Lately I have had to stand out from the crowd. I have expressed my right to freedom many times over the last 6 months, my right to choose, my right to think differently from 95 percent of the population. Sitting listening to people around me saying what they believe but not able to say what I actually believe, as my beliefs are more radical and not what the majority think or wish to hear because it takes from them their preconceived comfort in closing off their thoughts to possibilities they don’t want to believe could happen. It happens all the time. I wish to have the right to not become a sheep. A Lemming, jumping off the cliff following each one as they jump. Breaking free from the bonds of strict society rules which I had nothing to do with setting up. I was learning more and more about myself. About the power I had, to speak truth, even if people were not ready to hear it. I was awakening. Awakening to the true strength  and power I had realised I possessed by just standing up for what I believe, instead of keeping silent and having an easy life. To think differently is a powerful thing. It is also exhausting. To effect change and challenge a pre conceived idea takes absolute courage and integrity. It takes a bravery that few people seem to have. If noone ever stood up for a new way of thinking, then we would still have climbing boys and slavery. It takes exceptionally gifted people to change the world for the better and I am willing to bet that most of the freedom fighters in history were in fact on the Autistic Sprectrum. Autism seems to give the person extraordinary gifts. These gifts if applied can make truly powerful individuals who quite literally can make change happen. Either they invent amazing things, or they challenge the system when it is wrong to make a better world. These people exist in history. Einstein, William Wilburforce, and Sir Issac Newton were all game changers, exceptional people and with many of these examples it is thought they were actually Autistic. Autism, especially high functioning, creates super clever talented people who excel in their particular field. Artists, technology experts, writers, scientists, philosophy and Doctors, and actors, often its Autistic people who enter these professions and excel in them.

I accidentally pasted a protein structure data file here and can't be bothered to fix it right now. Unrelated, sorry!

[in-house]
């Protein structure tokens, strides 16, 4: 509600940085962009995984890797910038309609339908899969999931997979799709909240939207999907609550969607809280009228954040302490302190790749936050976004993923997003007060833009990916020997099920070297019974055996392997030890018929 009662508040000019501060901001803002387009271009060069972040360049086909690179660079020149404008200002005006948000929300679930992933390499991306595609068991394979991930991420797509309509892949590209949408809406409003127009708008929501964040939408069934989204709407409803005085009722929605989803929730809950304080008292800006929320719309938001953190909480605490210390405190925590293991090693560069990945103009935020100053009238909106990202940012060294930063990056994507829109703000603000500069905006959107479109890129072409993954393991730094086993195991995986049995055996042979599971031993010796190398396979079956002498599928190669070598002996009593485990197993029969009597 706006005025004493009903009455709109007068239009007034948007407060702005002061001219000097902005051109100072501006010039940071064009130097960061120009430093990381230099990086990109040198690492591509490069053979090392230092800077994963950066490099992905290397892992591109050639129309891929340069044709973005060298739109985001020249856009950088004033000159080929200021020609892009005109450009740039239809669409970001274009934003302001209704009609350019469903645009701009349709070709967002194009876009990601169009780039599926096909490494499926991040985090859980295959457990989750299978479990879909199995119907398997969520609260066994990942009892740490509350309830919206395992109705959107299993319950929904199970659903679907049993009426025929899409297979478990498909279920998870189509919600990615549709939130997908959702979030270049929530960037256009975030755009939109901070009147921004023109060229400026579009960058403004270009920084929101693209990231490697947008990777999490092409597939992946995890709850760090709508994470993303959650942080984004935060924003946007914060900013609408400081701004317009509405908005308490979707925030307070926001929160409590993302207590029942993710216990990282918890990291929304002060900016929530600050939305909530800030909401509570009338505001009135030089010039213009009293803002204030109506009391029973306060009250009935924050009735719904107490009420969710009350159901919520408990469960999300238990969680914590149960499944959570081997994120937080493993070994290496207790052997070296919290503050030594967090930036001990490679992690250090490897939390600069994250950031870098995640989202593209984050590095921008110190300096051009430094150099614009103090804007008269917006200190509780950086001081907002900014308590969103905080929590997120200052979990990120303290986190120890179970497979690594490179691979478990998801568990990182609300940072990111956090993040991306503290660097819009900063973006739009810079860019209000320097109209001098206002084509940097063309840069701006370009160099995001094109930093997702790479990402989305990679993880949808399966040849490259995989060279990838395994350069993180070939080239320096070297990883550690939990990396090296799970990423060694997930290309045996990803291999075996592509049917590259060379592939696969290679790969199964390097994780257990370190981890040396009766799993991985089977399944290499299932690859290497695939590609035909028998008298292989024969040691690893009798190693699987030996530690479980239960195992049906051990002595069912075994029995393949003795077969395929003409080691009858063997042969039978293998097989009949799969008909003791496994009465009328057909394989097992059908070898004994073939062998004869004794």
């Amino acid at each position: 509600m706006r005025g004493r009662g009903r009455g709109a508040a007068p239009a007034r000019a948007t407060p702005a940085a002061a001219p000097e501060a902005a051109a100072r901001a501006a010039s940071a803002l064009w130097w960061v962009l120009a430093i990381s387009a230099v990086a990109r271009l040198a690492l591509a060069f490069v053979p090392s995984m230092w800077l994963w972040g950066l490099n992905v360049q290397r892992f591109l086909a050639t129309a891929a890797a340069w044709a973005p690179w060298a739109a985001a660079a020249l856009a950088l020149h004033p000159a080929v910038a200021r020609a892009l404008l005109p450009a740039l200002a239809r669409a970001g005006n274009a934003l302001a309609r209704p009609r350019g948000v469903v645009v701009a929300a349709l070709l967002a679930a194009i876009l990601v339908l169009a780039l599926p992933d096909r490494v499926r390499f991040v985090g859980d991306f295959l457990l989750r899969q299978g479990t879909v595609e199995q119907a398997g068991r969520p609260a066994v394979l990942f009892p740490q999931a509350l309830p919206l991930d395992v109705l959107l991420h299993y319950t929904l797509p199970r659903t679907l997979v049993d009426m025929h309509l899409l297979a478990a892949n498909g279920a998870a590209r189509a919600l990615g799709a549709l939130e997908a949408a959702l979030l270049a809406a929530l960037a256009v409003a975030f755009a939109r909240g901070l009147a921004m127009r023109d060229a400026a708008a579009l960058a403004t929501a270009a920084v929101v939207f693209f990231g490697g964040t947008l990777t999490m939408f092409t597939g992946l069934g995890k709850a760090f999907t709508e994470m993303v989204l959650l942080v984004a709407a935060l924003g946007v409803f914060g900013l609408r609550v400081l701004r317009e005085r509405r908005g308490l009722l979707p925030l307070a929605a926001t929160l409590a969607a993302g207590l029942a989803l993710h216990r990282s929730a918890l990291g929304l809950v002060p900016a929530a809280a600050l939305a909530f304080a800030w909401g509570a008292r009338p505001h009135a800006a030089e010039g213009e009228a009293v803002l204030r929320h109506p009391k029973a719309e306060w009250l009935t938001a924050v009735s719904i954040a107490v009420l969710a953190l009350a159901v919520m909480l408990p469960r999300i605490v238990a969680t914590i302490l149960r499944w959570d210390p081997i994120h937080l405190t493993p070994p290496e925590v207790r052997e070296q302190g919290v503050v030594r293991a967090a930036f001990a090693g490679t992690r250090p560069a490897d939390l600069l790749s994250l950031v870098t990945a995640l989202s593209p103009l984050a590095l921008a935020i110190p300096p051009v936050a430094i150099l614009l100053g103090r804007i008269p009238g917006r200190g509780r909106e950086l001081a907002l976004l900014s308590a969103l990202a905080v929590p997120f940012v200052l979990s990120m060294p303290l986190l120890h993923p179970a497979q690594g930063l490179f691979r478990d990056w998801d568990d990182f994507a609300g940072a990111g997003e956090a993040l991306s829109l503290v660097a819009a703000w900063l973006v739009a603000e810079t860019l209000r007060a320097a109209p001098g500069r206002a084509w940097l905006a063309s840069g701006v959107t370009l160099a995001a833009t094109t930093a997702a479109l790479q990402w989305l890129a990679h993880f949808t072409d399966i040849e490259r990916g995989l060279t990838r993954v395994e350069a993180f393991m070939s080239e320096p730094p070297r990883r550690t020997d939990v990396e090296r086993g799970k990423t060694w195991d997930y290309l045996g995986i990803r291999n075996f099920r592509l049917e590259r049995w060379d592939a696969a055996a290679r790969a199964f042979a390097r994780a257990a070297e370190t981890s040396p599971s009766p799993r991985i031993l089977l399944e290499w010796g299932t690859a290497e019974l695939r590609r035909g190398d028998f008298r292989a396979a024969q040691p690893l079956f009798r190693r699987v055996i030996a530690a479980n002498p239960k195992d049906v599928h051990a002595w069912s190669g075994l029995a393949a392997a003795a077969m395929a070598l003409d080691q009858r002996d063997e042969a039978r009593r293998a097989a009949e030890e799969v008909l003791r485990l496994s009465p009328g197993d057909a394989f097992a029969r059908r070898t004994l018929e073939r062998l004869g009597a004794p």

This observation goes some length in showing how Autism truly is a gift. It’s challenging, it is hard and in Jay’s case, with development delay and a severe learning disability, its a difficult thing to live with, but the purity of these children’s souls, the light that shines from them, makes them a shining example of all that’s good and right in this complicated world. I am proud to be different. Proud to stand up for those who struggle to stand up for themselves. I am proud to be a voice for those who cannot speak, and I will always encourage my Autistic child to express his light in any way he wishes to. I naturally gravitate now to people like me. Those who are unique personalities, those who seem odd to others who to me just seem like my soul mates. My crowd, my people. I will always accept the people who are seen as weird, I think they are the cool ones, the interesting ones. I want to know them and they are the only people I can actually connect with. They are my twin souls. The people who, like us, shine their light, and are not afraid to think outside the box. I do not follow mainstream anything. I will always look further in to a situation, and question things, I never accept something purely because it’s easier to. The challenge here is to be different without causing yourself stress. That is where my true challenge is. I get very passionate standing up to the crowd and I need to learn to say it then be free of it. Right now my differences are meaning I am having to say how I really feel to a lot of my people who surround Jay and I from authority. My whole team are not the problem, they are wonderful, it’s the people above them I am speaking of. That is all I will say on that but my recent blog about being a warrior was never truer than right now.

Being on the spectrum is at times hard, but seeing the many great gifts Jay has, and knowing that the same light is inside me, makes me so proud to be Jay’s mum and Carer. It means that I truly understand him because our souls are made up of the same stuff. I see his mind, and I understand how important it is for Jay’s uniqueness to be accepted in the wider community. It’s the reason I write my blog and page, it’s the reason I share who we are and what we stand for.

We stand for a group of people who are strong and not afraid to show their true colours. We are not afraid to be different and we do not fear being alone. We love it. It’s where we find ourselves. Whatever and whomever you are, find out who you really are and don’t be afraid to shine your light. Don’t ever dim your shine to make other people more comfortable. Be you, your authentic self. No one likes fake. Fake is weak. Being yourself is strong and powerful!